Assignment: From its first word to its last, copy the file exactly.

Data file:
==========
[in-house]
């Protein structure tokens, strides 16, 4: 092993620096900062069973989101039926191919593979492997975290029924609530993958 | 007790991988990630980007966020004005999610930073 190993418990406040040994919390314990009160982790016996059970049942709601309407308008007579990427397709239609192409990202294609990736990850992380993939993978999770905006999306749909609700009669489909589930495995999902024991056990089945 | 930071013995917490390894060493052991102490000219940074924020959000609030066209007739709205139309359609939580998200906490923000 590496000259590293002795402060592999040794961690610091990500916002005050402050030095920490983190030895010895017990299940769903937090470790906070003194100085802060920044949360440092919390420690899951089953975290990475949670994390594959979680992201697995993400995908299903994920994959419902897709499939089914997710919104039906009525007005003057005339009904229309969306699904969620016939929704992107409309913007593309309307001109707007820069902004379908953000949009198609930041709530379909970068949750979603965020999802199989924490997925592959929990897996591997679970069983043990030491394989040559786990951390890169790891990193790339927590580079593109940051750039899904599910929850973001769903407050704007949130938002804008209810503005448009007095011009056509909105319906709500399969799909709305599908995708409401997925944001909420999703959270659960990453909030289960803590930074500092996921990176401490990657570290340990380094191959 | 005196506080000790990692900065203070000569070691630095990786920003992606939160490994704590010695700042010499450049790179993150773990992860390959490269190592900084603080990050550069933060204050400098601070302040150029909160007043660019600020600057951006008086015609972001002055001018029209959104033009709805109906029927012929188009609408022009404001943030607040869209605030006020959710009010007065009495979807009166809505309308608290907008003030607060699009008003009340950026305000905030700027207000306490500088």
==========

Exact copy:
[in-house]
């Protein structure tokens, strides 16, 4: 092993620096900062069973989101039926191919593979492997975290029924609530993958 | 007790991988990630980007966020004005999610930073 190993418990406040040994919390314990009160982790016996059970049942709601309407308008007579990427397709239609192409990202294609990736990850992380993939993978999770905006999306749909609700009669489909589930495995999902024991056990089945 | 930071013995917490390894060493052991102490000219940074924020959000609030066209007739709205139309359609939580998200906490923000 590496000259590293002795402060592999040794961690610091990500916002005050402050030095920490983190030895010895017990299940769903937090470790906070003194100085802060920044949360440092919390420690899951089953975290990475949670994390594959979680992201697995993400995908299903994920994959419902897709499939089914997710919104039906009525007005003057005339009904229309969306699904969620016939929704992107409309913007593309309307001109707007820069902004379908953000949009198609930041709530379909970068949750979603965020999802199989924490997925592959929990897996591997679970069983043990030491394989040559786990951390890169790891990193790339927590580079593109940051750039899904599910929850973001769903407050704007949130938002804008209810503005448009007095011009056509909105319906709500399969799909709305599908995708409401997925944001909420999703959270659960990453909030289960803590930074500092996921990176401490990657570290340990380094191959 | 005196506080000790990692900065203070000569070691630095990786920003992606939160490994704590010695700042010499450049790179993150773990992860390959490269190592900084603080990050550069933060204050400098601070302040150029909160007043660019600020600057951006008086015609972001002055001018029209959104033009709805109906029927012929188009609408022009404001943030607040869209605030006020959710009010007065009495979807009166809505309308608290907008003030607060699009008003009340950026305000905030700027207000306490500088």